Cloud can be thought of as today’s version of the old tech notion of service-oriented architecture. Let’s look at SOA, its benefits, and how cloud fits into the picture.
- What is Service-Oriented Architecture?
- Thinking in Terms of Services
- Benefits of Services
- How is Cloud a Further Evolution of SOA?
- How Cloud SOA is Different
What is Service-Oriented Architecture?
Service-oriented architecture (SOA) is an approach to building IT systems that embraces the service as the fundamental point of focus. Here are three basic parameters of an IT service:
- It is logically based on a task that occurs over and over again, with a standardized outcome (such as delivering geolocation data or organizing financial documents).
- It exists as a single entity.
- It could also include additional services.
Thinking in Terms of Services
Service is not an idea that originally comes from IT, of course. Instead, it is a straight business term. Look in any business directory and you will immediately notice how many different types of services are being offered.
For any type of service available on the market, the company, or provider, “is offering to do something … that will benefit other people or companies (the service consumers),” notes the Open Group. “The providers offer to contract with the consumers to do these things, so that the consumers know in advance what they will get for their money.”
This notion of a service was adopted by computer scientists to describe the tasks conducted by applications. A software service is just like any other service in that it meets the needs of its consumers and is backed by a provider. There is a stated or unstated understanding between provider and consumer that the software will consistently and reliably generate accurate results.
Benefits of Services
Here are some of the advantages of utilizing services:
- Big, complex, stand-alone software is an information silo. It is shut off from external parties. In contrast, by using a system of coordinated services, there is better data exchange from one company to another. It’s also more affordable because integration of big programs becomes unnecessary.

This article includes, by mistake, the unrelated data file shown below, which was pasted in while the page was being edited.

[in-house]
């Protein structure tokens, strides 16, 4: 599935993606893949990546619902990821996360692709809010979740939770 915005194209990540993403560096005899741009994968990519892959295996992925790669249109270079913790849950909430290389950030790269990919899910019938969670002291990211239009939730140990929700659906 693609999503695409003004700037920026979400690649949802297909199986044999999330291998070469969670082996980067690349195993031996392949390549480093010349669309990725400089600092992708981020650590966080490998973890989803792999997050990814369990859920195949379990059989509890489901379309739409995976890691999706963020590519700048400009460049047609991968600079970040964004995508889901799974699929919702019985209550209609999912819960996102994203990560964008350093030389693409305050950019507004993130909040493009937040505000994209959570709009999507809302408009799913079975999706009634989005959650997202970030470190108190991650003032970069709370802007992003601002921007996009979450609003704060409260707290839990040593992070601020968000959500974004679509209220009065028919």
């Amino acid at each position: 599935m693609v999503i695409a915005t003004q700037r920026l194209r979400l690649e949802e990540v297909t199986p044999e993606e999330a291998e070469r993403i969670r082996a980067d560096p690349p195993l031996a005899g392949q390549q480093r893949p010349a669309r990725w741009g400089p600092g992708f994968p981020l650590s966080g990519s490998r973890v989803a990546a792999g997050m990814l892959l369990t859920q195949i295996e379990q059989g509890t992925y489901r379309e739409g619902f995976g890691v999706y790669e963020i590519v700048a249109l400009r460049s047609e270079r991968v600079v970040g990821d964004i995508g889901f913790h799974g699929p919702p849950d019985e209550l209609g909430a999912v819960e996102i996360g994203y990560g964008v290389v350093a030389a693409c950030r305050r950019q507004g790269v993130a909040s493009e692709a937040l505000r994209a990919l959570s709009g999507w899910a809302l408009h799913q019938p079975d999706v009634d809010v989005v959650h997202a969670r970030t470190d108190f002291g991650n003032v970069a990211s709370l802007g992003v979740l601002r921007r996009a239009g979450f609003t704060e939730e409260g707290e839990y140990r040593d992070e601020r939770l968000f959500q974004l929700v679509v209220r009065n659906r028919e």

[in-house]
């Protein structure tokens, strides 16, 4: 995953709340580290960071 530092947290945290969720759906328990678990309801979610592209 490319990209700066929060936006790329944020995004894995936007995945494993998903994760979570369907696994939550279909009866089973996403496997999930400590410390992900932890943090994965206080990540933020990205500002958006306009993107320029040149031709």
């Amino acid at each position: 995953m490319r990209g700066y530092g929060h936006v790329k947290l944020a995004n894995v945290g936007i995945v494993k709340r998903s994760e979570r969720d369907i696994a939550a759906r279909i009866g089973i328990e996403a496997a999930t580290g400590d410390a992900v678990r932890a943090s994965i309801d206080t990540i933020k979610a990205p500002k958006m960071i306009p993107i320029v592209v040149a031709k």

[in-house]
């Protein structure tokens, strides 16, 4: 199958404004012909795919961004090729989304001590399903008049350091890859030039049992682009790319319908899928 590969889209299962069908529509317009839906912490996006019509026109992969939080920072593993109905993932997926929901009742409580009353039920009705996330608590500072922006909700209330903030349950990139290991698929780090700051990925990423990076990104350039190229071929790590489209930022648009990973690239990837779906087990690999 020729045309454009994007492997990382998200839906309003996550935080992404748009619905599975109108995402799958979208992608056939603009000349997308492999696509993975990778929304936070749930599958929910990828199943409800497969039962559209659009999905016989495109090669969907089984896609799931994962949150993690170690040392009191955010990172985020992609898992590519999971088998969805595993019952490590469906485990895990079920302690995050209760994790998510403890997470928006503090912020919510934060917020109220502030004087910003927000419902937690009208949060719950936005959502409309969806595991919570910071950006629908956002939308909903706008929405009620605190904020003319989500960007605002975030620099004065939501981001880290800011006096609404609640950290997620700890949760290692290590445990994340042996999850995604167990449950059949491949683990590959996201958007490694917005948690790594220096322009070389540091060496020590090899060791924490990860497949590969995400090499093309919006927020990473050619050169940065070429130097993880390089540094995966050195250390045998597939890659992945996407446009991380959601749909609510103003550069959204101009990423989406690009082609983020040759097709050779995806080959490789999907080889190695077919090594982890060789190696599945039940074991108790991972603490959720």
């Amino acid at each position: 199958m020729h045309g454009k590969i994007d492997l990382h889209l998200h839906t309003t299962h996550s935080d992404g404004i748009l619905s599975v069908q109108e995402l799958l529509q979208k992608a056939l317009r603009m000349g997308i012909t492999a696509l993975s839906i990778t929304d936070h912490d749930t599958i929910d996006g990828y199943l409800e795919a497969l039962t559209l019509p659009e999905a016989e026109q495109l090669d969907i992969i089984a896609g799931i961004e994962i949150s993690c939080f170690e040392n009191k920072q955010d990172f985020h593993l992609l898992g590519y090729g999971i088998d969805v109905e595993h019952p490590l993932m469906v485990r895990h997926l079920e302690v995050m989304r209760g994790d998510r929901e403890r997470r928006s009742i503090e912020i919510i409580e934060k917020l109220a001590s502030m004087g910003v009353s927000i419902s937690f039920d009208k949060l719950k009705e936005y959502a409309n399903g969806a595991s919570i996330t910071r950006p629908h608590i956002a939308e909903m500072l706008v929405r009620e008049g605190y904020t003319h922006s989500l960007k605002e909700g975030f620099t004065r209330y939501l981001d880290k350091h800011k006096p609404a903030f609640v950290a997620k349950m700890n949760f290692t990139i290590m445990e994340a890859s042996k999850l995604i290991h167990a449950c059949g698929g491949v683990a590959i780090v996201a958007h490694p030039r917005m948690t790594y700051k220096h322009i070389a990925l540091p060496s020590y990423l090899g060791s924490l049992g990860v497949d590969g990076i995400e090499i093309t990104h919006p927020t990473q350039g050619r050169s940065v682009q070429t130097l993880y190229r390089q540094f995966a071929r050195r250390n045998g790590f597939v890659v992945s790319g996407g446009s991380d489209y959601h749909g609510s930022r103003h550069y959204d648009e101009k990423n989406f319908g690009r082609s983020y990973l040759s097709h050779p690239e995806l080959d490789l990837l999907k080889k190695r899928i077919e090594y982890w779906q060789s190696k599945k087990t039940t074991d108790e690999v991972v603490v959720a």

- Building your applications based on services simplifies the process of presenting it to the world. “This leads to increased visibility that can have business value,” says the Open Group, “as, for example, when a logistics company makes the tracking of shipments visible to its customers, increasing customer satisfaction.”
- What an organization is able to do on a daily basis frequently relies on applications, and it isn’t easy to adjust huge software programs. That means it is challenging to make sure the operations of the business are adapting appropriately to meet the most recent regulations or to get the best chances for growth. Building the system based off of services allows the organization to be much more agile and much more consistently compliant with the law. The business can profit from this decision.
How is Cloud a Further Svolution of SOA?
It makes sense to set everything up as services, says David Linthicum of InfoWorld – and you can see why from the above benefits. Cloud computing is already set up as a form of service-oriented architecture, so essentially you are probably already experiencing the strengths of SOA even if you didn’t know it. Furthermore, if you’ve created apps with cloud components incorporated, you’re participating in an SOA model.
Related: It’s great that cloud has the positive features of service-oriented architecture. However, cloud technology is not all made alike. When you build your applications, you want cloud hosting that offers distributed rather than central storage (so there’s no single point of failure, among other things) and InfiniBand rather than 10 GigE, which offers tens of times lower latency. See our never-oversold cloud plans.
How Cloud SOA is Different
In what ways is the SOA of cloud different from the earlier model of a decade ago?
SOA is essentially a loose coupling of systems connected via a service, notes Linthicum. In the past, “Old SOA typically exposed services from one or two systems,” he says, “and the degree of coupling could be tight or loose, depending on the application.”
The cloud-focused SOA software that is prominent now must be coupled loosely in order to function. Thousands of services are often involved in a single program. Essentially, tight coupling would make the app much more vulnerable to stopping.
The traditional version of SOA required governance, but a full service governance environment wasn’t necessary until you hit about 500 services. Basically more than 500 would be at about the level monitoring would start to make sense.
The cloud SOA programs require governance immediately, basically at 1 service rather than 500, argues Linthicum. “You cannot manage a set of applications that use remote and local cloud services without a sound service governance approach and technology in place,” he says. “That’s because cloud-based services are widely distributed, … so you must have much tighter checks.”